32. Van Cutsem E, Tabernero J, Lakomy R, Prenen H, Prausová J, Macarulla T, et al. Addition of aflibercept to fluorouracil, leucovorin, and irinotecan improves survival in a phase III randomized trial in patients with metastatic colorectal cancer previously treated with an oxaliplatin-based regimen. J Clin Oncol. 2012;30(28):3499–506.View ArticlePubMedGoogle Scholar
  33. Price TJ, Peeters M, Kim TW, Li J, Cascinu S, Ruff P, et al. Panitumumab versus cetuximab in patients with chemotherapy-refractory wild-type KRAS exon 2 metastatic colorectal cancer (ASPECCT): a randomised, multicentre, open-label, non-inferiority phase 3 study. The Lancet Oncology. 2014;15(6):569–79.View ArticlePubMedGoogle Scholar
  34. Wade R, Duarte A, Simmonds M, Rodriguez-Lopez R, Duffy S, Spackman E, et al. Aflibercept in combination with irinotecan and fluorouracil-based therapy for the treatment of metastatic colorectal cancer which has progressed following prior oxaliplatin-based chemotherapy. York: University of York; 2013.Google Scholar
  35. Hoyle M, Crathorne L, Peters J, Jones-Hughes T, Cooper C, Napier M, et al. The clinical effectiveness and cost-effectiveness of cetuximab (mono- or combination chemotherapy), bevacizumab (combination with non-oxaliplatin chemotherapy) and panitumumab (monotherapy) for the treatment of metastatic colorectal cancer after first-line chemotherapy (review of technology appraisal no.150 and part review of technology appraisal no. 118): a systematic review and economic model. Health Technol Assess (Winch Eng). 2013;17(14):1–237.Google Scholar
  36. Hoyle M, Peters J, Crathorne L, Jones-Hughes T, Cooper C, Napier M, et al. Cost-effectiveness of cetuximab, cetuximab plus irinotecan, and panitumumab for third and further lines of treatment for KRAS wild-type patients with metastatic colorectal cancer. Value Health. 2013;16(2):288–96.View ArticlePubMedGoogle Scholar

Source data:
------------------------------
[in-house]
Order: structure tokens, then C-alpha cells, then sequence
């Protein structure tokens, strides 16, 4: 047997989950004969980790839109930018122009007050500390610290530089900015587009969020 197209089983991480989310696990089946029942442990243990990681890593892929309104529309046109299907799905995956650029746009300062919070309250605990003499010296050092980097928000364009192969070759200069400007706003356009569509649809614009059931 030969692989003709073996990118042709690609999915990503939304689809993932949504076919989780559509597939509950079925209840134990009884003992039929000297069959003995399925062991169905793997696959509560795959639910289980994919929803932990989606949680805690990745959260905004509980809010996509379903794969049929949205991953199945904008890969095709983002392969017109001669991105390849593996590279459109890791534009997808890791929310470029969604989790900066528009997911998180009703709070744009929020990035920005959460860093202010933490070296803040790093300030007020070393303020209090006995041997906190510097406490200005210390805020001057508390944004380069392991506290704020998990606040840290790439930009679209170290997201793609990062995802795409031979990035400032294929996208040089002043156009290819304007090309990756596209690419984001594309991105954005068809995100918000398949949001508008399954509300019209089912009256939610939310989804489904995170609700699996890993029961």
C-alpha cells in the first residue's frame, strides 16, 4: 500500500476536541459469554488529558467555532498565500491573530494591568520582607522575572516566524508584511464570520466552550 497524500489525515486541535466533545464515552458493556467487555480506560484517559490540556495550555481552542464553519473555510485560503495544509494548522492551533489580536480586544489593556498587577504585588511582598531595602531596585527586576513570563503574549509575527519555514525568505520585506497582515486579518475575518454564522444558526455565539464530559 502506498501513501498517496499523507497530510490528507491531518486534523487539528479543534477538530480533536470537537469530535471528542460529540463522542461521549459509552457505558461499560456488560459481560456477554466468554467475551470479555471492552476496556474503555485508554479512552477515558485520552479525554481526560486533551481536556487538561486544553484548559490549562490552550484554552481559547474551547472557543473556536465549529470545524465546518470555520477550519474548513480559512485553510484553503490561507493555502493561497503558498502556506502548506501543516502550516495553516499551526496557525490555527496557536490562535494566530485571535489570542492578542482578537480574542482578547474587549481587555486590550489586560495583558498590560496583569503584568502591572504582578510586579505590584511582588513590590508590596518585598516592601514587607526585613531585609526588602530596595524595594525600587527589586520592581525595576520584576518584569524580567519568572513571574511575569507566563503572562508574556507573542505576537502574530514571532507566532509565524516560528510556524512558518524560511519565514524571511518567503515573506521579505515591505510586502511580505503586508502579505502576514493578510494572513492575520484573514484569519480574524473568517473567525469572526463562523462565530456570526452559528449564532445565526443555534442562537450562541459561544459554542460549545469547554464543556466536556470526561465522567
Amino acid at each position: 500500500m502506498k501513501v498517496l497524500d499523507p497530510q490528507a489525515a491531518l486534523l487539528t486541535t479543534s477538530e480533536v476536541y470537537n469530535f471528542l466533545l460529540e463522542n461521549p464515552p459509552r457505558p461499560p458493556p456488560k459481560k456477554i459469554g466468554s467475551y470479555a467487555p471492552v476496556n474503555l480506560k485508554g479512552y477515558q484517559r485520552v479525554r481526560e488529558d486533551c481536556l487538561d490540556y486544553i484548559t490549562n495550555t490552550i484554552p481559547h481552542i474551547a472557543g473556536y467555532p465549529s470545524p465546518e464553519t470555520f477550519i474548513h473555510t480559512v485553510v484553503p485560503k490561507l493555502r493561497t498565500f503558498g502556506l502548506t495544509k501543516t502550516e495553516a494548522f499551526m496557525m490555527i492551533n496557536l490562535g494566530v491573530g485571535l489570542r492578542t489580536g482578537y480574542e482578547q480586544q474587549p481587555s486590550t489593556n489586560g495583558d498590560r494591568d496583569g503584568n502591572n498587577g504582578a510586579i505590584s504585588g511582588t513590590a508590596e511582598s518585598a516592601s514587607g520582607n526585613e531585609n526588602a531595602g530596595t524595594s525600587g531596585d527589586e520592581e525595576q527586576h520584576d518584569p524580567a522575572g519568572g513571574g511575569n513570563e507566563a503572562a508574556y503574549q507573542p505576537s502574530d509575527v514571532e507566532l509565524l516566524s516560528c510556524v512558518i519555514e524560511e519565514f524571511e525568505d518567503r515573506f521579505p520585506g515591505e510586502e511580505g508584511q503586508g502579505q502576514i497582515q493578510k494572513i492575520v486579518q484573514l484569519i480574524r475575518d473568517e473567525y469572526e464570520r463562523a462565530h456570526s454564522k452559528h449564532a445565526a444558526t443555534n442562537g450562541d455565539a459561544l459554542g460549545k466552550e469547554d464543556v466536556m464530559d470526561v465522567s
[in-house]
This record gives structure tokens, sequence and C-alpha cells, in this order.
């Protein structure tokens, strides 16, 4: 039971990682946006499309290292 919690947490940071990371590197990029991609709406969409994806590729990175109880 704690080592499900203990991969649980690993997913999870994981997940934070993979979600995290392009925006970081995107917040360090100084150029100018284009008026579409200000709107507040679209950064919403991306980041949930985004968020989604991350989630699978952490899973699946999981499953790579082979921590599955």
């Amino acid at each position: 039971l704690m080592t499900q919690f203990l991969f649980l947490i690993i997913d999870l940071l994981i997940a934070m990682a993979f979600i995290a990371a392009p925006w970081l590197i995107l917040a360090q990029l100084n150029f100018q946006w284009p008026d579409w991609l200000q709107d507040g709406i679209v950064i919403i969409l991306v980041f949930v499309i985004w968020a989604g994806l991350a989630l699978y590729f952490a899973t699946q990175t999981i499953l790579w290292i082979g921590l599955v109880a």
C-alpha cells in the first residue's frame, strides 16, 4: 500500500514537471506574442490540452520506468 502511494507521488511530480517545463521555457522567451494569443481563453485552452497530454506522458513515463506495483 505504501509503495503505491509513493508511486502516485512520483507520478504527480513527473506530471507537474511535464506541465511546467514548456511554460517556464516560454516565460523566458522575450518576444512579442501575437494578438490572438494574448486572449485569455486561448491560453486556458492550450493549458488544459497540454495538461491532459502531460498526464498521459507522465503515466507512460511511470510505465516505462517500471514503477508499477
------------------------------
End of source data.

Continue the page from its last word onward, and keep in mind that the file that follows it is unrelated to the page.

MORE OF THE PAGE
37. EMA. Erbitux (cetuximab) EPAR - Product Information. European Medicines Agency 2014. http://www.ema.europa.eu/docs/en_GB/document_library/EPAR_-_Product_Information/human/000558/WC500029119.pdf.
  38. EMA. Vectibix (panitumumab) EPAR - Product Information. European Medicines Agency 2016. http://www.ema.europa.eu/docs/en_GB/document_library/EPAR_-_Product_Information/human/000741/WC500047710.pdf.
  39. EMA. Zaltrap (aflibercept) EPAR - Product Information. European Medicines Agency 2016. http://www.ema.europa.eu/docs/en_GB/document_library/EPAR_-_Product_Information/human/002532/WC500139484.pdf.
  40. World Health Organisation Collaborating Centre. ATC/DDD Index 2016. Available from: http://www.whocc.no/atc_ddd_index/. Accessed 25 July 2016.
  41. NIH. ClinicalTrials.gov. US National Institutes of Health; 2016. https://clinicaltrials.gov/.
  42. Belton V, Stewart T. Multiple criteria decision analysis: an integrated approach. Dordrecht: Kluwer Academic Publishers; 2002.View ArticleGoogle Scholar
  43. Phillips L. Decision conferencing. In: Edwards W, Miles R, von Winterfeldt D, editors. Advances in decision analysis: from foundations to applications. Cambridge: Cambridge University Press; 2007.Google Scholar
  44. Phillips LD. Bana e Costa CA. Transparent prioritisation, budgeting and resource allocation with multi-criteria decision analysis and decision conferencing. Ann Oper Res. 2007;154(1):51–68.View ArticleGoogle Scholar
  45. Phillips L. A theory of requisite decision models. Acta Psychol. 1984;56:29–48.View ArticleGoogle Scholar
  46. Phillips L, Phillips M. Faciliated Work Groups: Theory and Practice. J Oper Res Soc. 1993;44(6):533–49.Google Scholar
  47. Bana e Costa CA, Vansnick J-C. MACBETH — an interactive path towards the construction of cardinal value functions. Int Trans Oper Res. 1994;1(4):489.View ArticleGoogle Scholar
  48. Bana e Costa CA, De Corte J-M, Vansnick J-C. MACBETH. Int J Inf Technol Decis Mak. 2012;11(2):359–87.View ArticleGoogle Scholar
  49. Bana e Costa C, De Corte J, Vansnick J. On the Mathematical Foundations of MACBETH. In: Greco S, Ehrgott M, Figueira J, eds. Multiple Criteria Decision Analysis: State of the Art Surveys. New York: Springer New York; 2016. http://www.springer.com/us/book/9781493930937.